“Bank Account,” an online financial literacy program created by Atlanta rapper 21 Savage, aims to help educate the youth about money management and planning for the future.
Launched in partnership with the nonprofit Leading by Example and Chime online banking, “Bank Account at Home” will be offered to students K-12 for free during the COVID-19 pandemic, as well as providing access to internet and tablets to participating schools in a joint-effort with Atlanta mayor Keisha Lance Bottoms.
“I started my ‘Bank Account’ financial literacy program in 2018 to help the youth with money management,” 21 Savage said in a video announcement. “Now that times are hard as ever during this pandemic and so many families are affected across the country, I feel it’s more important than ever to give our next generation of leaders the tools to succeed in life.”
In 2018, when 21 Savage was asked on the radio show REAL 92.3 in Los Angeles about what he thought of Jay-Z calling out rappers posing with the money phone and boasting of his wealth on “The Story of O.J.” that, “there’s a disconnect, we don’t call that money over here,” the Atlanta rapper responded saying that, “everybody ain’t no billionaire.”
“The Story of O.J.,” meant to be a message of advice to young, Black youths to learn how to be more responsible with money management, but some rappers felt the lyric about the money phone overlooked the struggle that many go through to acquire even a small amount of wealth, and that no one should take away their ability to flaunt it.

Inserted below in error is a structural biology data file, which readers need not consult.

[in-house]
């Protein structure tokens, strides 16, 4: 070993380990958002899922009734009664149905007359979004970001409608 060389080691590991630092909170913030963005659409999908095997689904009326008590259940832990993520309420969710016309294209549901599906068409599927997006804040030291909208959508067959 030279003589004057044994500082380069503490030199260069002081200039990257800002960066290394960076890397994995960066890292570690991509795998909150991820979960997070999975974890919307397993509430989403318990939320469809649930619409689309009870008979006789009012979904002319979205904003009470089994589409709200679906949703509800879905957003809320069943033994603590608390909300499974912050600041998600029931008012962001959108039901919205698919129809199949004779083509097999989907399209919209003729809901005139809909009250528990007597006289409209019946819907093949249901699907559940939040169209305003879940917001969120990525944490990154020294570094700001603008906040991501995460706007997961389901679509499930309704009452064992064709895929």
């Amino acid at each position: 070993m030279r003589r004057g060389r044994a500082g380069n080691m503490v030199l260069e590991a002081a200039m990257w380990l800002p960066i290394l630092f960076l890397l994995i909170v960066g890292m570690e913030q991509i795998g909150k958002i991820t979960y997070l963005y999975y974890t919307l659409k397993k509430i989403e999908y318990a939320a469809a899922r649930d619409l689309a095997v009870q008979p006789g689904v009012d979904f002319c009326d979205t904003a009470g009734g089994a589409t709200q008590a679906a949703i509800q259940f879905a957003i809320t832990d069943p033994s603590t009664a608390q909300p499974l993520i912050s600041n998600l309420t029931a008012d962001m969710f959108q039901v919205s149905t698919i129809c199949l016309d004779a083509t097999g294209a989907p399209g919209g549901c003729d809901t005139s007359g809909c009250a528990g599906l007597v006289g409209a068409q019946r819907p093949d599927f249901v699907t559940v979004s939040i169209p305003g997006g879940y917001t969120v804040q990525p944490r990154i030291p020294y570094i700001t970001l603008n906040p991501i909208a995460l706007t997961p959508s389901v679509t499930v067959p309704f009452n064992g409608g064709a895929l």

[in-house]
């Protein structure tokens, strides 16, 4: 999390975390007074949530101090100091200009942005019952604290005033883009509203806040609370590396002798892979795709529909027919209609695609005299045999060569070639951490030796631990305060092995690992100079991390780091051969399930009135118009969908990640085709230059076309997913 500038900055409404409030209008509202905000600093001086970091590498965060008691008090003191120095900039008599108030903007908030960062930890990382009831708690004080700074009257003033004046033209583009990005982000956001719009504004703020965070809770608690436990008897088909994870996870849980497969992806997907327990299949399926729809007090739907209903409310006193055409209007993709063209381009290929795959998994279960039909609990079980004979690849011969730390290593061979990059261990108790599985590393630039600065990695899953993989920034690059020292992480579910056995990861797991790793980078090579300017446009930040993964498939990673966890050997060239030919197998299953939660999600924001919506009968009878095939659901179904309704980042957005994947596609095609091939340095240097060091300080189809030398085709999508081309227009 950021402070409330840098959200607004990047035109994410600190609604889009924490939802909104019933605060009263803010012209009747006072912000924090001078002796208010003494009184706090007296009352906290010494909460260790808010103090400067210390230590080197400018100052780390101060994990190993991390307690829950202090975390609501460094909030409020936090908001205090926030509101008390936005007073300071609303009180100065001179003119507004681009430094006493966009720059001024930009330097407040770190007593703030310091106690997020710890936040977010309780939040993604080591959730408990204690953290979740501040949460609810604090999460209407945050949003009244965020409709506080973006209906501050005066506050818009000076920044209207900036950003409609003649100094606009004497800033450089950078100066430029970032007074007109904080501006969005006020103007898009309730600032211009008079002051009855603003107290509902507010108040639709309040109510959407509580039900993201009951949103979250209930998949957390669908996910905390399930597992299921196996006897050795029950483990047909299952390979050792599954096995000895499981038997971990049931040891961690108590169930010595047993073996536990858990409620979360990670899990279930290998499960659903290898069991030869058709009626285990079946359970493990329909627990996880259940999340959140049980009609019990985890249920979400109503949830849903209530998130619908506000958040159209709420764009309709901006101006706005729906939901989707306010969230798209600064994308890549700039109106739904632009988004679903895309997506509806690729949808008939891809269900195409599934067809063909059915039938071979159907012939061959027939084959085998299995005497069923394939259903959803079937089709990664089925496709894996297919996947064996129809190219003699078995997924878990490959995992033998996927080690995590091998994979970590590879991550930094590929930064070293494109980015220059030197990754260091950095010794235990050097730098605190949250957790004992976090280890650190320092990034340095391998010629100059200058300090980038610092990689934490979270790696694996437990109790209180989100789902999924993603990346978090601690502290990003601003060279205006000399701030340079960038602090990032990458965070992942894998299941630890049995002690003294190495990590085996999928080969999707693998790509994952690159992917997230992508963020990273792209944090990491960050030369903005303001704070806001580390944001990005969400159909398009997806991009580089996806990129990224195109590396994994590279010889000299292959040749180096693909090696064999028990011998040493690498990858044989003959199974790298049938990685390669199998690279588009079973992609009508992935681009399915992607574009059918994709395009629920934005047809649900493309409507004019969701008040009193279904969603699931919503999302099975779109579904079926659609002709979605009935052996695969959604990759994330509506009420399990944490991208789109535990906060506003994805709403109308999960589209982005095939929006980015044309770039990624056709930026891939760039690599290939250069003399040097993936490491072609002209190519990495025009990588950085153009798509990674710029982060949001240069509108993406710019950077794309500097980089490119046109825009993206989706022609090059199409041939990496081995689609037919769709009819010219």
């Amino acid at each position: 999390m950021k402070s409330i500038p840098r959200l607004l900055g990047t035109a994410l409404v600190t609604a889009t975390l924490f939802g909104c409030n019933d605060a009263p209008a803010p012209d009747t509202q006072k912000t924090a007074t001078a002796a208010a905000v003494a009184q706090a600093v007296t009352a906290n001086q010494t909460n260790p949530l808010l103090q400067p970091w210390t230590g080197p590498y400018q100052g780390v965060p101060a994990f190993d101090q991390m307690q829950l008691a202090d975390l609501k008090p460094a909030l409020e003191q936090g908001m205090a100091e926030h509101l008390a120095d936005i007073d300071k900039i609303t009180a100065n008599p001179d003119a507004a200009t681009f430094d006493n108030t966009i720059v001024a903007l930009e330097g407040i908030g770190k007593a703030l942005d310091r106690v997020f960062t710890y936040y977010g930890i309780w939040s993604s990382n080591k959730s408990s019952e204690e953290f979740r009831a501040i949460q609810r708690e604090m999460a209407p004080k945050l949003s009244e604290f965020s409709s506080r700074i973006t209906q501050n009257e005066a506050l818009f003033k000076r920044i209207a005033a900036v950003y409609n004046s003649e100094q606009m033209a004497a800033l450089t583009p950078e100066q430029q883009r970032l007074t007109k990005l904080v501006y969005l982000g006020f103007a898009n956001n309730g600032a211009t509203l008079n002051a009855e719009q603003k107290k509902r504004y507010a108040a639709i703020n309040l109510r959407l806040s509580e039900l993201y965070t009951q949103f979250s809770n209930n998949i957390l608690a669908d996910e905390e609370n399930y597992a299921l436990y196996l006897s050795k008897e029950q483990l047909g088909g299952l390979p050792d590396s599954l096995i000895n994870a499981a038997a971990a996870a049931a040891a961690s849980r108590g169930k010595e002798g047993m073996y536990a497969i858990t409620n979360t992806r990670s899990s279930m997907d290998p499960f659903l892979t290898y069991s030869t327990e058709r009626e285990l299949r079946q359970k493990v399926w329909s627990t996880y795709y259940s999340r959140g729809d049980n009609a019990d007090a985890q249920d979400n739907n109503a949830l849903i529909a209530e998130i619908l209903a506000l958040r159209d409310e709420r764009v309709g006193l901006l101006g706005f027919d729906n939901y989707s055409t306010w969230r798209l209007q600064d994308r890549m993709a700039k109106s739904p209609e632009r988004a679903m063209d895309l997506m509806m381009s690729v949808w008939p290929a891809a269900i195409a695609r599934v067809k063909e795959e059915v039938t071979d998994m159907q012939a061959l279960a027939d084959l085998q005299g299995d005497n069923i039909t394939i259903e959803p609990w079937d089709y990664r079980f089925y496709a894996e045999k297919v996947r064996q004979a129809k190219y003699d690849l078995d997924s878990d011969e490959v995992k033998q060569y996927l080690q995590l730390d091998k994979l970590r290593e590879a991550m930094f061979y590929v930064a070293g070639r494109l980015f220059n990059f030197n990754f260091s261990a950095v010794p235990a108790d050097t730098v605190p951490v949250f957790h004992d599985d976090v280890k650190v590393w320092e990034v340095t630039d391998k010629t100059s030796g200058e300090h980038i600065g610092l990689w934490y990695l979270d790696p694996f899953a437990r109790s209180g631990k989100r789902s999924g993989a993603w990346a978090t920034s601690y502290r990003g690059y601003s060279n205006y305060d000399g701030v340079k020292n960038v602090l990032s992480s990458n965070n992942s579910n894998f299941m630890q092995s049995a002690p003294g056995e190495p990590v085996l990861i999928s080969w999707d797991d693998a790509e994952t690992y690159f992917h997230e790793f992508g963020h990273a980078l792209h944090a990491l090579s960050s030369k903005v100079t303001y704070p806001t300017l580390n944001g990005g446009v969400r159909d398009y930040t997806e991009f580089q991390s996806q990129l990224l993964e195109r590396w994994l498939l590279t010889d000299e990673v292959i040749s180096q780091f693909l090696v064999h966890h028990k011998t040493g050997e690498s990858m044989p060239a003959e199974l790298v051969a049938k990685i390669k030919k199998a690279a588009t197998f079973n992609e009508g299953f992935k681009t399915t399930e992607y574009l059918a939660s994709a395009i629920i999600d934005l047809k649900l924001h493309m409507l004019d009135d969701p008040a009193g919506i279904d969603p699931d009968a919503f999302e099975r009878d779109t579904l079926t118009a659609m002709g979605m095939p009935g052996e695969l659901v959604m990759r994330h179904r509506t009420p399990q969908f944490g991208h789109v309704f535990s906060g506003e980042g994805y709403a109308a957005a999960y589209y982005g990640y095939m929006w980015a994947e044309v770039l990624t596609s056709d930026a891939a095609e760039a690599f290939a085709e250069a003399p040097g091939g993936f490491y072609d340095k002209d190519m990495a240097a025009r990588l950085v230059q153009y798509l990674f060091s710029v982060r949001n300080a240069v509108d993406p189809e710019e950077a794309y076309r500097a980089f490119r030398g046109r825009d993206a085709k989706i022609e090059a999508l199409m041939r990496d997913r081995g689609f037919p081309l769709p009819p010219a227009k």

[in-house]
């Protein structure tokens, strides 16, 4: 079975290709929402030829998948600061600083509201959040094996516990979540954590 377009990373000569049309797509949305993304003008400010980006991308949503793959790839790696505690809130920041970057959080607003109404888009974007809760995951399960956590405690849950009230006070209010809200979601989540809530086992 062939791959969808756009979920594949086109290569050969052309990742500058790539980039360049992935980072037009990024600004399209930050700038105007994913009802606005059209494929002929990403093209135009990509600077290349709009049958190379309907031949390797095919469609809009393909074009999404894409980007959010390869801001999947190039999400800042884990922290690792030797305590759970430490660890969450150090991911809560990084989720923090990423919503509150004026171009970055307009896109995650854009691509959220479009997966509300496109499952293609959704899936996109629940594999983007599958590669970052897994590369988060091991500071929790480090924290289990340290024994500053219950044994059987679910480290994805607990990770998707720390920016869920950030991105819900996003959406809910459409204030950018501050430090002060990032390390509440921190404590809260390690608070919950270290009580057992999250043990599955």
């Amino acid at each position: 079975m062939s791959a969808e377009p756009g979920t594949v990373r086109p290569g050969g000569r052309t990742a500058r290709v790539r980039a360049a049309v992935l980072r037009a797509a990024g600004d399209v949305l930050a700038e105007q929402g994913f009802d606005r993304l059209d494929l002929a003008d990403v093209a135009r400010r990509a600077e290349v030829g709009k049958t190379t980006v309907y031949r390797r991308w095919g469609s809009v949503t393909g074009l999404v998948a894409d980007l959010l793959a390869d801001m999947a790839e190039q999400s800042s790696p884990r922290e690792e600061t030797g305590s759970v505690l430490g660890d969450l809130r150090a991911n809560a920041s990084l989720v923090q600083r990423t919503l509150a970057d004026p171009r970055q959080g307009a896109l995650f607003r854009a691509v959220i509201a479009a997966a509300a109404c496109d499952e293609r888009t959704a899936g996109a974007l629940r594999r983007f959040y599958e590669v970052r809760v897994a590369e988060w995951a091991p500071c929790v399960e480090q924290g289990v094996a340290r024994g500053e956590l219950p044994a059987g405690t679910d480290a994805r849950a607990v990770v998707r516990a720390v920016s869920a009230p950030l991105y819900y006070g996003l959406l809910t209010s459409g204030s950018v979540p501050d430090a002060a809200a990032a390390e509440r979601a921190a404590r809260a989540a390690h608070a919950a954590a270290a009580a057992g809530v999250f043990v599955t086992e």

“Some n****s make $100,000 and they be happy as a mu’fucker,” 21 Savage continued. “He’s rich as fuck, and everybody can’t be Jay-Z. Some n****s gon’ hold money to their ear ’cause they come from shit. [Jay-Z] comes from shit, but it’s been a long time.”
When 21 Savage was held in an immigration detention center for ten days in 2019 according to what U.S. Immigration and Customs Enforcement explained was due to an expired visa from when the rapper moved to Atlanta from the U.K. with his family at age seven, he told the Associated Press that, “When you’re a child, you don’t know what’s going on.”
“Now, you grow up and got to figure it out,” he explained. “Can’t get a job. Can’t get a license. I’m one of the lucky ones who became successful. It’s a lot of people who can’t.”
“We got a fight that we need to continue in this country,” 21 Savage said. “It ain’t over yet. Even after everything is cool with me, we still have to fight and help people who can’t fight for themselves.”
While “Bank Account at Home” is currently only available to participating schools, the questions and worksheets, which can be completed without the videos and lessons, are available online for anyone to use.